CNN reported on Thursday that Khamenei was continuing this trend through tweets and other English-language messages ostensibly in response to a climate of Islamophobia that had taken root among many in the West in the wake of the terrorist attacks in Paris. In a tweet referring to the West in typical Iranian terms as “arrogants” and “hypocrites,” and repeating a claim that has been made many times by high-ranking Iranian officials, that the West is deliberately behind Islamic terrorists as part of a plot to spread fear of Muslims and sow discord in the Middle East.

This social media communication came alongside a more extensive and unusual effort to reach Western audiences – an open letter to Western youth urging them not to embrace a negative view of Islam. Although considerably more restrained in tone than many of his aggressive tweets, the supreme leader’s letter still espoused the same concepts of culture war, asking for instance, “Why does the power structure in the world want Islamic thought to be marginalized and remain latent?” before referring to “derogatory and offensive image-building” supposedly being carried out by Western powers.

Khamenei’s letter also took even more direct aim at Europe and the United States, in keeping with narratives that he has previously employed in response to reports calling attention to Iran’s poor human rights record. It asserts that those powers have a long history of oppressing non-Christians and people of color, suggesting that this is on par with – or worse than – Iran’s well recognized human rights abuses and repression of its own ethnic and religious minorities.

At the same time that Khamenei is striving to characterize the West as excluding and oppressing Islam, his domestic government is demonstrably using its view of Shiite Islam as a repressive force. As a recent example of this, last week the Iranian government shut down some 30 private commercial enterprises, mostly on the basis of their having somehow violated religious laws or failed to act in accordance with the country’s Islamic values.

But this religious repression is symptomatic of a more general repressive measures, some reports indicate that certain businesses may have been shuttered as a result of their use of social networks such as Twitter and Instagram, which are both banned in Iran and widely monitored for communications that can be prosecuted for insulting the Islamic religion or the ruling government.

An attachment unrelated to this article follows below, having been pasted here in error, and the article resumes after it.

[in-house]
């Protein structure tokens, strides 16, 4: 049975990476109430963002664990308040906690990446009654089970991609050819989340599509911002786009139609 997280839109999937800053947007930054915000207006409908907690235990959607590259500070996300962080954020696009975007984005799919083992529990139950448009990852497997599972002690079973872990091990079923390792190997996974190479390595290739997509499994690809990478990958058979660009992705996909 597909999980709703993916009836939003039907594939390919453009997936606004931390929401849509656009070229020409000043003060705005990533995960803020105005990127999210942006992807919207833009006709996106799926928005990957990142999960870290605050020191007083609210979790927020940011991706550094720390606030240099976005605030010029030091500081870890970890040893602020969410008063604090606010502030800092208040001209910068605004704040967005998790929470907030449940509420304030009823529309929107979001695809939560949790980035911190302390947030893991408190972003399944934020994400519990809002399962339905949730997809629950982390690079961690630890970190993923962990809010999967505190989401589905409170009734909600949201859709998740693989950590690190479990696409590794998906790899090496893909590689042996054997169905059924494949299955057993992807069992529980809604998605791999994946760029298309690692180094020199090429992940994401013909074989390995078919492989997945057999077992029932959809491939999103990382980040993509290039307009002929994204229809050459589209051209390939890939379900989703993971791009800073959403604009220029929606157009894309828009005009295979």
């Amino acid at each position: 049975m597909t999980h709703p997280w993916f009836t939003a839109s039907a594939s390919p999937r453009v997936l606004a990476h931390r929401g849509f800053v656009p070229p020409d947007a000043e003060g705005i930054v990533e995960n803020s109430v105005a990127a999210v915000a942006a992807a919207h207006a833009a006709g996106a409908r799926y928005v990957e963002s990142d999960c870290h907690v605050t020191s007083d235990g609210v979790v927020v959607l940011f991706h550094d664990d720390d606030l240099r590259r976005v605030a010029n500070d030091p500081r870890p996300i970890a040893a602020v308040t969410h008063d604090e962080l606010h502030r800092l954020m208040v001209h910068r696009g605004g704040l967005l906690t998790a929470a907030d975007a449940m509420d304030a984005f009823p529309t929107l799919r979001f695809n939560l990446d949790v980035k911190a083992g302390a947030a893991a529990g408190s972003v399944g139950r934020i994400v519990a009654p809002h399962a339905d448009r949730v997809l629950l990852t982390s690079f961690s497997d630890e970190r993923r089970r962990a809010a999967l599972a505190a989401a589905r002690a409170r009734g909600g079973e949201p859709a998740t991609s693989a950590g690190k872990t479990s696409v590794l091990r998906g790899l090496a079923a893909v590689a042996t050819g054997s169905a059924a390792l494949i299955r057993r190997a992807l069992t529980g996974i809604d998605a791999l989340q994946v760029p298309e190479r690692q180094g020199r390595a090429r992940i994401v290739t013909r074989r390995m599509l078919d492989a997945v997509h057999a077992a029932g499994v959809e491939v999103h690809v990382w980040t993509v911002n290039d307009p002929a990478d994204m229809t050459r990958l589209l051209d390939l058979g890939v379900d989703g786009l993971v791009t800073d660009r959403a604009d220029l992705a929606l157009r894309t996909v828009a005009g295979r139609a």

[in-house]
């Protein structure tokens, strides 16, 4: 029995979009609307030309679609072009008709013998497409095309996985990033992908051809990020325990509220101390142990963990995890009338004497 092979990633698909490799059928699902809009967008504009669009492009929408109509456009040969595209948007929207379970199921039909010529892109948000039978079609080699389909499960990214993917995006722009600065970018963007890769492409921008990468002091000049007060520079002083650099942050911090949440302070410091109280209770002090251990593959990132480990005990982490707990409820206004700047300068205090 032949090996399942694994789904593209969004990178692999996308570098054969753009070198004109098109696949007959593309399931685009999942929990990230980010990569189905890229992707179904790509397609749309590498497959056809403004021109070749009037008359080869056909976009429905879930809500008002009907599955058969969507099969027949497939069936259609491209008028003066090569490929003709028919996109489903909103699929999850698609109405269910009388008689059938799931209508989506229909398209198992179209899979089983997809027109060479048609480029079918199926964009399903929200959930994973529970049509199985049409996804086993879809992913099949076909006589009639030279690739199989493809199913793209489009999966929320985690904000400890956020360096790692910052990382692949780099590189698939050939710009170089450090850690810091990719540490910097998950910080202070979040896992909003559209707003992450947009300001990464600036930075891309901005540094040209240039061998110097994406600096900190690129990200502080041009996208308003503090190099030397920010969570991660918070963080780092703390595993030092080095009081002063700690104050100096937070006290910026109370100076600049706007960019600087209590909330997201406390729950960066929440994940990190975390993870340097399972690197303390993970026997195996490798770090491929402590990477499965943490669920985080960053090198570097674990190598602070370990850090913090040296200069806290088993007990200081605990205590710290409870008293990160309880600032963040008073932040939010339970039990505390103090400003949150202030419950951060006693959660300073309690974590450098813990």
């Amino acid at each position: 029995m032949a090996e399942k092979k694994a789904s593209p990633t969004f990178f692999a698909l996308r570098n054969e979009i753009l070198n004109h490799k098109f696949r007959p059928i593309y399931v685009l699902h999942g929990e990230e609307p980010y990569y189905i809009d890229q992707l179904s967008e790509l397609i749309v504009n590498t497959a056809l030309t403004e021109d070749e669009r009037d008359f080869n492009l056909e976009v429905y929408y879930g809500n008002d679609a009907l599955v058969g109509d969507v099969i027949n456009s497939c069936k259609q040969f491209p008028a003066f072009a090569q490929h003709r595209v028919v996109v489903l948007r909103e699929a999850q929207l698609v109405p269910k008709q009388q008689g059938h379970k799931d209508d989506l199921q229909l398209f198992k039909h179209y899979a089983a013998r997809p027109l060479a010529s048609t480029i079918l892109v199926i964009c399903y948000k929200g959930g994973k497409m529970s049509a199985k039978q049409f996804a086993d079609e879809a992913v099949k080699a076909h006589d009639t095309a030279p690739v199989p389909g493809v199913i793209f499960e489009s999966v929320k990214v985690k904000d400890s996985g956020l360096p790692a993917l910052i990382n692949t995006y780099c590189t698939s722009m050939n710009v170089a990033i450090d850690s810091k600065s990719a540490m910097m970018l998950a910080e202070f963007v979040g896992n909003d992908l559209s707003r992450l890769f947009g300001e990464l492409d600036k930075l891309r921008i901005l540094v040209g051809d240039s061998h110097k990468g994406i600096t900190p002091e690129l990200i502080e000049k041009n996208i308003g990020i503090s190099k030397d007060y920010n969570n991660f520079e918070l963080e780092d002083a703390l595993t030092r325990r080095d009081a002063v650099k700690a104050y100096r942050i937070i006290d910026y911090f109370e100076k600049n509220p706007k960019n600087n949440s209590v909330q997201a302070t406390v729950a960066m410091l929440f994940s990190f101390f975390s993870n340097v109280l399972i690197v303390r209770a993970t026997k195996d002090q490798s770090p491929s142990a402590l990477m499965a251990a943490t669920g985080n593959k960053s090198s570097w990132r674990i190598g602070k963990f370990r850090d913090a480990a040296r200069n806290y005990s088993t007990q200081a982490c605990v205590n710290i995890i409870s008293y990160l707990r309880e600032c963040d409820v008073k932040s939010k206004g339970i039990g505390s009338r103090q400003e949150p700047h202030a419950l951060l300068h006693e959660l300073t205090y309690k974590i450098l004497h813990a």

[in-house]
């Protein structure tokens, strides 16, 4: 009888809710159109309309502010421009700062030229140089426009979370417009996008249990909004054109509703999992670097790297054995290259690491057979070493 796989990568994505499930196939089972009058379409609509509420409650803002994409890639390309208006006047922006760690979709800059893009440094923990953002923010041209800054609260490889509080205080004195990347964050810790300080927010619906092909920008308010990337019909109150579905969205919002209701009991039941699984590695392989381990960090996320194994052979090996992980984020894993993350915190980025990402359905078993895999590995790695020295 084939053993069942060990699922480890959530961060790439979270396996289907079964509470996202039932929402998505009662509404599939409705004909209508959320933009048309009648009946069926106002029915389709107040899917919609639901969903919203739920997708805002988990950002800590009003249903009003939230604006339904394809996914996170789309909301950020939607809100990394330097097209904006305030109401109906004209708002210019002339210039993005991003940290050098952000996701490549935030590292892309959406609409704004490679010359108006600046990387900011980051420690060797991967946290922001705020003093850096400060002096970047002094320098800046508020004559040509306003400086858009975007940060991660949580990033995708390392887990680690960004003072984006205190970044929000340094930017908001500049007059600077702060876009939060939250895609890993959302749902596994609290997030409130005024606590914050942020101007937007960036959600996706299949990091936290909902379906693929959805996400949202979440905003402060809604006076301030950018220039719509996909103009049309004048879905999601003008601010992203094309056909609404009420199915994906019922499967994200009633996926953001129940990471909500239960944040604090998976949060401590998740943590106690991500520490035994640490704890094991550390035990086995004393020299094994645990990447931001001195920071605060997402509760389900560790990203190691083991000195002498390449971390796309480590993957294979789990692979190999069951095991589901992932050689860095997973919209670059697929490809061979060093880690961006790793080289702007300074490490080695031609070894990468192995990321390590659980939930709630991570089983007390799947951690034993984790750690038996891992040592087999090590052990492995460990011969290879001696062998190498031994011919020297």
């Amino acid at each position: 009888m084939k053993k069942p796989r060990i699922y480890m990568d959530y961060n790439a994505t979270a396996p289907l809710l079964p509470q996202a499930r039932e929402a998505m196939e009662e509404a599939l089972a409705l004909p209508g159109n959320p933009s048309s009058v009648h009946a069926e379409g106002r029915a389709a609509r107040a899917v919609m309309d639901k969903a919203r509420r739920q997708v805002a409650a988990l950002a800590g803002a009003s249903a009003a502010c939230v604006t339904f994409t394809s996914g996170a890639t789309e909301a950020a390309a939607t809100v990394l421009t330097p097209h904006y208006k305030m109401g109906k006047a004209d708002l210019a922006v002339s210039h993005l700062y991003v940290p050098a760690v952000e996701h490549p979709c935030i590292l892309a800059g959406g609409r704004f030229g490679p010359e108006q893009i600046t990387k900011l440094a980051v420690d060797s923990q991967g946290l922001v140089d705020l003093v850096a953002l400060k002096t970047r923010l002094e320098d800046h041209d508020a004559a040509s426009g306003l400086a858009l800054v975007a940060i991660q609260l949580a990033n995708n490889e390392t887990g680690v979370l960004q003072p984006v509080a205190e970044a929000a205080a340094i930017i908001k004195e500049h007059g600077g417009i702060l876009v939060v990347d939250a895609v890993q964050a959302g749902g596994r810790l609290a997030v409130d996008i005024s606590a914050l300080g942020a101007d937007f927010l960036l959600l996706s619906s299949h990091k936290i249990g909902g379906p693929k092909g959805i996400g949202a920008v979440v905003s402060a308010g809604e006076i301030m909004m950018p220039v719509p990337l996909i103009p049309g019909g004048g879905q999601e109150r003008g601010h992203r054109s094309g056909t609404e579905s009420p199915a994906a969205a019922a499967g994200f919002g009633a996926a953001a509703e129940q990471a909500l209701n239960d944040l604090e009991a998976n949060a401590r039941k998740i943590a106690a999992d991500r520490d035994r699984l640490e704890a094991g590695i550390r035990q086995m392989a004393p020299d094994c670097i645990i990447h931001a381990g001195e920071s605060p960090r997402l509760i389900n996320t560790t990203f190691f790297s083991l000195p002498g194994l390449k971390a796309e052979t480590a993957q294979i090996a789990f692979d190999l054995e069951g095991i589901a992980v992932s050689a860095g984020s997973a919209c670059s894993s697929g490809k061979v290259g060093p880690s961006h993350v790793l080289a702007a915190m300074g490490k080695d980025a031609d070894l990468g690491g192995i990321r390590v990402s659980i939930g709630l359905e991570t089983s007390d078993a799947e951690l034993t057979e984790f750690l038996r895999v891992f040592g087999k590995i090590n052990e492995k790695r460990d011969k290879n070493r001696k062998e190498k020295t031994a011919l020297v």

The National Council of Resistance of Iran reported on Wednesday that in keeping with this religious rhetoric, the Iranian regime held a ceremony in the city of Shiraz where it destroyed some 6,000 satellite dishes on the basis of their being “enemies of Islam.” Banners at the event listed the supposed spiritual and moral consequences of satellite ownership while the dishes themselves were branded with slogans describing them as enemies of families, tools of “soft war,” and so on.

The NCRI also pointed out that just prior to this ceremony, at least 21 people were arrested for involvement in the production and sale of satellite dishes, and a number of foreign workers were deported. Furthermore, in early January it was reported that the regime had banned an additional 17 foreign satellite networks, claiming that they existed for the purpose of fostering sedition among Muslims.

The Iranian restrictions on free speech also extend to efforts to gather in groups and express social or political views. The regime arrested and issued summons to a number of women’s rights activists on Monday, in an apparent effort to prevent a planned gathering to address a recent spate of acid attacks mainly targeting supposedly improperly veiled women.

Women’s rights activism is arguably more important to Iran than ever, as the situation for women has apparently deteriorated in recent months amidst a conservative push to enforce strict gender separation, to encourage high birthrates, and to empower civilian militias to “enforce good and forbid wrong,” as by accosting or attacking improperly veiled women in the streets.

A previous protest in response to last October’s acid attacks led to the arrest of women’s rights activist Mahdieh Golrou, among others. Golrou’s case was highlighted by the International Federation for Human Rights (FIDH) on Wednesday in a statement calling attention to continued harassment of prominent human rights defenders. It points out that Golrou was arrested on October 26, spent two months in solitary confinement, and is still held in Evin Prison to this day but has never been allowed to meet with her lawyer.

FIDH also mentions the cases of Nargess Mohammadi and Mohammad Seifzadeh. Mohammadi, the vice president of the Defenders of Human Rights Center, has been told by the prosecutor’s office that she “must account for” her declared opposition to the death penalty because such views are contrary to the regime’s understanding of the “divine law” of qisas. Meanwhile, fellow DHRC member Seifzadeh is serving a six year sentence for his activities and has been repeatedly denied crucial medical treatment.